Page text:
Punasuomalainen, Marketta (1600 - 1658)
nature healer, witch
Marketta Punasuomalainen ('Red-Finn') was an indigent nature healer who used her reputation as a witch to advantage when she was forced to make part of her living from begging. In addition to various acts of magic, she was accused of killing two men by means of witchcraft, causing illnesses and spoiling beer, and she was one of the first women to be sentenced to death during the witch trials of the 17th century.
Marketta Punasuomalainen ('Red-Finn') was among the first women in Vaasa accused of witchcraft. Marketta Ristontytär Punasuomalainen had moved with her husband Simo Antinpoka (originally from Ruovesi) to Vaasa from Kukonpohja in the Ruovesi district when farming became no longer worthwhile in the 1630s. She was an indigent nature healer who was obliged to supplement both her own and her husband's earnings by begging. Marketta was also well aware of her reputation as a witch and attempted to use it to her advantage. She was ultimately accused of killing two men by means of witchcraft, causing illnesses, spoiling beer and performing various other acts of magic. The people of Vaasa long remembered her, and her name was still being brought up in the 1670s during large witch-hunts in Vöyri and other places.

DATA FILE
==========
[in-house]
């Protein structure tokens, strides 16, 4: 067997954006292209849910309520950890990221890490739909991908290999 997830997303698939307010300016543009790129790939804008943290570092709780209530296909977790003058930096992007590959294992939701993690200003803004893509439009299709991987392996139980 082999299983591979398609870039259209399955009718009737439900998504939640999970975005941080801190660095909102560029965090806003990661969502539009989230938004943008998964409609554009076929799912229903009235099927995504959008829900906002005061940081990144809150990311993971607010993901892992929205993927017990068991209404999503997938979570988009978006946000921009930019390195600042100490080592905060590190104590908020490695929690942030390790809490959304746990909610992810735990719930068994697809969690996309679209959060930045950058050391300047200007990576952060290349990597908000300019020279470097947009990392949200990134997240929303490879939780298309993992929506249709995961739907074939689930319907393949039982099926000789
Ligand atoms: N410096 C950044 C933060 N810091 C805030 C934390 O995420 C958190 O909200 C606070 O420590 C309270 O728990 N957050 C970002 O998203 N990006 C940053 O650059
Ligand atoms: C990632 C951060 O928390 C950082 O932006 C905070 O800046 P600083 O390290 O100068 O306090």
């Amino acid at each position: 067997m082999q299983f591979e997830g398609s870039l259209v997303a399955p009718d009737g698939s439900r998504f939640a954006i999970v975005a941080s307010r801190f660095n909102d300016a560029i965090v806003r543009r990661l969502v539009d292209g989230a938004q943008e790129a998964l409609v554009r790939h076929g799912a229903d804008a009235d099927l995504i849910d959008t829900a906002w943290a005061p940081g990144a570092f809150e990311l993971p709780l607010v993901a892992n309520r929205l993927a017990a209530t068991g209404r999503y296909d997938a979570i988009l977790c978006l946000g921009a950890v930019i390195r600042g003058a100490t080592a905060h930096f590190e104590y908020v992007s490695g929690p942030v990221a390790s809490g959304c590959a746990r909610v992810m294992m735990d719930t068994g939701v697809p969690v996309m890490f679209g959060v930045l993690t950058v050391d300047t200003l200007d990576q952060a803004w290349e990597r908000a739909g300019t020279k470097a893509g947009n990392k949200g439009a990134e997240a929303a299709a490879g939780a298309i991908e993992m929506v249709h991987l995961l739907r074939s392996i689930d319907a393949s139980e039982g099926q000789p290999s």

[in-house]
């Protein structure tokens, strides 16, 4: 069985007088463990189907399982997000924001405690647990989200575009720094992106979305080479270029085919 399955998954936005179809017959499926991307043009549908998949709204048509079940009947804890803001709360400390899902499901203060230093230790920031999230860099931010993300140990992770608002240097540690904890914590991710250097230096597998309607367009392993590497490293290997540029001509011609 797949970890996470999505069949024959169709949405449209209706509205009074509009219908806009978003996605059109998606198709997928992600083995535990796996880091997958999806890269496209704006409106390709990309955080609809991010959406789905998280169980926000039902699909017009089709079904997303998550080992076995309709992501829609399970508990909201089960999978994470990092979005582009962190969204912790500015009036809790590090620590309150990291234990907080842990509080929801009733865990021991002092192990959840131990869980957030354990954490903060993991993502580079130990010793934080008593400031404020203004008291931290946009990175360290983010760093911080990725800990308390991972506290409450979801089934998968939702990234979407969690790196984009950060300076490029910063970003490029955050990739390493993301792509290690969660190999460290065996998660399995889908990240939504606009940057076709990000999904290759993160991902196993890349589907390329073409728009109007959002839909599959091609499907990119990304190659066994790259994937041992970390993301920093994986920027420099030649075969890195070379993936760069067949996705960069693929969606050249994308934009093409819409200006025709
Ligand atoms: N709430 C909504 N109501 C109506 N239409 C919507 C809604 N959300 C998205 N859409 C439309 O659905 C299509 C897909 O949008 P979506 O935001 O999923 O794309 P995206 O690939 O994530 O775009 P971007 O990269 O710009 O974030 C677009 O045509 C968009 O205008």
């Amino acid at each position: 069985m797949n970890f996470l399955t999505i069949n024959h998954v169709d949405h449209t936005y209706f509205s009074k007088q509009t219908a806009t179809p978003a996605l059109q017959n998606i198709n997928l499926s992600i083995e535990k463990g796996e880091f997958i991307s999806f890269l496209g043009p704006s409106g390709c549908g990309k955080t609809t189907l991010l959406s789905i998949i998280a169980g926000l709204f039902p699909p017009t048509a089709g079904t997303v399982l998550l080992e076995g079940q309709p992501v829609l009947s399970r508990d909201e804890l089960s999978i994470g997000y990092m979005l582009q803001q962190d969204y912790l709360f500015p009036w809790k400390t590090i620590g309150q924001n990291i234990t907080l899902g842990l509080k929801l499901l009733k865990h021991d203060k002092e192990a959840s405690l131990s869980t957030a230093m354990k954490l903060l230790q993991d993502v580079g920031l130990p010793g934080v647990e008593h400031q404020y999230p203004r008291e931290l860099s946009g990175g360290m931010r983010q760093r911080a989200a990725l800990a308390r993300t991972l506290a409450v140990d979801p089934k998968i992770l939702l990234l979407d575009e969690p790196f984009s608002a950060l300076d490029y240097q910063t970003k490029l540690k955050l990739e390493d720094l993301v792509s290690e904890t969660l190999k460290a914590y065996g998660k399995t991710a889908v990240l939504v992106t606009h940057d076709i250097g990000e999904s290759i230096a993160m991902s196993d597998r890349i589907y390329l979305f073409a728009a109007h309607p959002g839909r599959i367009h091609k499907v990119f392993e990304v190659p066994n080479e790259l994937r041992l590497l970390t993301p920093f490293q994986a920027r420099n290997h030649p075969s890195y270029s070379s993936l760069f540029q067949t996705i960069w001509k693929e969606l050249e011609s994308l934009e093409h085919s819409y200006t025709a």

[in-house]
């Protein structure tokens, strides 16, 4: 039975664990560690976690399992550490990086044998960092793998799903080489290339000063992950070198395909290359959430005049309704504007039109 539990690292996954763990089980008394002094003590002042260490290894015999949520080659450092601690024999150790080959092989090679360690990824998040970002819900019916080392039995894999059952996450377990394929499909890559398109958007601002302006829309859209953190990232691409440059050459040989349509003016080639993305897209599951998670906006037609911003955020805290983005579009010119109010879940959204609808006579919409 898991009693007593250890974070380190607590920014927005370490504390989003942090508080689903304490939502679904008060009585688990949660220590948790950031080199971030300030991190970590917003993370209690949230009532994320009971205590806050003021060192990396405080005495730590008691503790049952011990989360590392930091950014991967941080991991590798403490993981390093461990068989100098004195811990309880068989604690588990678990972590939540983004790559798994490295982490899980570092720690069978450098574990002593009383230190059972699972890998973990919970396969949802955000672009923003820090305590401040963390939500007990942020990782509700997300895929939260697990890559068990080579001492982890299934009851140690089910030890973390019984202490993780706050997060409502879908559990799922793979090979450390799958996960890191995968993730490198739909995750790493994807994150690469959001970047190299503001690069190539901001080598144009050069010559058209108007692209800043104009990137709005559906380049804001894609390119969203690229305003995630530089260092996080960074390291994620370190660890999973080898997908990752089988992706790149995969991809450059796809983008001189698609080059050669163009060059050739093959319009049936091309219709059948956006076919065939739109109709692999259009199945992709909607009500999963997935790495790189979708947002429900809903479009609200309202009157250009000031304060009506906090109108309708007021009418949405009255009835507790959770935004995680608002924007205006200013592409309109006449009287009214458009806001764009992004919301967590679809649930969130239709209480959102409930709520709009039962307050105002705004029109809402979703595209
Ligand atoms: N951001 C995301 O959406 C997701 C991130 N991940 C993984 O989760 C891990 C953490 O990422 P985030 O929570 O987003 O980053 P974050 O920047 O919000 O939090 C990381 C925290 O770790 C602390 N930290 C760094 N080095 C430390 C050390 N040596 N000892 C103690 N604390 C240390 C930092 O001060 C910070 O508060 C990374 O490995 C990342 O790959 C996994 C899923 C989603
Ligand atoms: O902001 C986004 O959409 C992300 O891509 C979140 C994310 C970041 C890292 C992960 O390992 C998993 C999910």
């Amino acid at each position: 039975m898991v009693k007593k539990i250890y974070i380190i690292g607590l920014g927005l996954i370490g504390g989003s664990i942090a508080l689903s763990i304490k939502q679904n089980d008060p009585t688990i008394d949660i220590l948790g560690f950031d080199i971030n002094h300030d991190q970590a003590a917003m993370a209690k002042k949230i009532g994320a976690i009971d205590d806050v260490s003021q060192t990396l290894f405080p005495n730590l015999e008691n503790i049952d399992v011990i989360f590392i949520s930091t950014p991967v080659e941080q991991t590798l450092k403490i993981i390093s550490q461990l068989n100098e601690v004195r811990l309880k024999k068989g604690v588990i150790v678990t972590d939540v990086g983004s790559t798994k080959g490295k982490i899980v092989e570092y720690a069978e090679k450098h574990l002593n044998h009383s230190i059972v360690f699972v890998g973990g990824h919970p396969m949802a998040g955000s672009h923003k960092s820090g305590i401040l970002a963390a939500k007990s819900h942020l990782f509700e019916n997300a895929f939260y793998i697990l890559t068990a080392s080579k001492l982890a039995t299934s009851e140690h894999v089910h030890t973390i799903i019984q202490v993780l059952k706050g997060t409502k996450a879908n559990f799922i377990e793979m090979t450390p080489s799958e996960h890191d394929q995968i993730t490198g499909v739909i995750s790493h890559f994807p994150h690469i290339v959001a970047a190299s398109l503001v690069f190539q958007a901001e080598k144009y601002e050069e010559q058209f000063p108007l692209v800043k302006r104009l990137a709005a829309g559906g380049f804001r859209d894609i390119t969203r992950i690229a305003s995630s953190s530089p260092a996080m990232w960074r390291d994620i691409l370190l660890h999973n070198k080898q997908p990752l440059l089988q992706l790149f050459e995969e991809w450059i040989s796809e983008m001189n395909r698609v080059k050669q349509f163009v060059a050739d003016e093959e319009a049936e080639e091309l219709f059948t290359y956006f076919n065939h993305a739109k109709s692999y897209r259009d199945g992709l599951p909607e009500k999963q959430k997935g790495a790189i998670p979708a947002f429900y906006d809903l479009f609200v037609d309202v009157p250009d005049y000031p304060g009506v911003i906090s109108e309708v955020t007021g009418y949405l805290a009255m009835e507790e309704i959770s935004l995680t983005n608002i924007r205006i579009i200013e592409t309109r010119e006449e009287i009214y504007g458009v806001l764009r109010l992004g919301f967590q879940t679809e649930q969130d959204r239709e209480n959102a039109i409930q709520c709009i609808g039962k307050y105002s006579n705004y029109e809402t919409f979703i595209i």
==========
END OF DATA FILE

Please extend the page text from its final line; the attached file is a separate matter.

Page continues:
Times were tough in the 17th century: wars, epidemics and crop failures increased poverty and suffering. They also forced Marketta Punasuomalainen to travel around the countryside begging. But the peasants had nothing to spare, and continued hardships tried the patience of both sides. Deprived of alms, Marketta thus cursed some peasants. Since she had a reputation as a nature healer and - the other side of the coin - as a witch, the peasants were not able to overlook this, complaining about her to the bishop in 1655. The matter was also raised during a tour of inspection by the provincial dean and at temporal court sessions, but nobody gave evidence against Marketta. However, Jakob Vasenius, an assistant vicar in Vaasa, took it upon himself to deal with the matter and held sermons attacking witchcraft and witches living in Vaasa on a number of occasions. In 1656, after an Epiphany service, he directly accused Marketta of being a witch who should be put on trial in order to assuage the wrath of God. The magistrates intervened, and summonses were served on persons involved. The hearing was set for three days later. On the eve of the court case, Vasenius set out for nearby villages to collect tithes, but he died in his sleigh while travelling between two farms.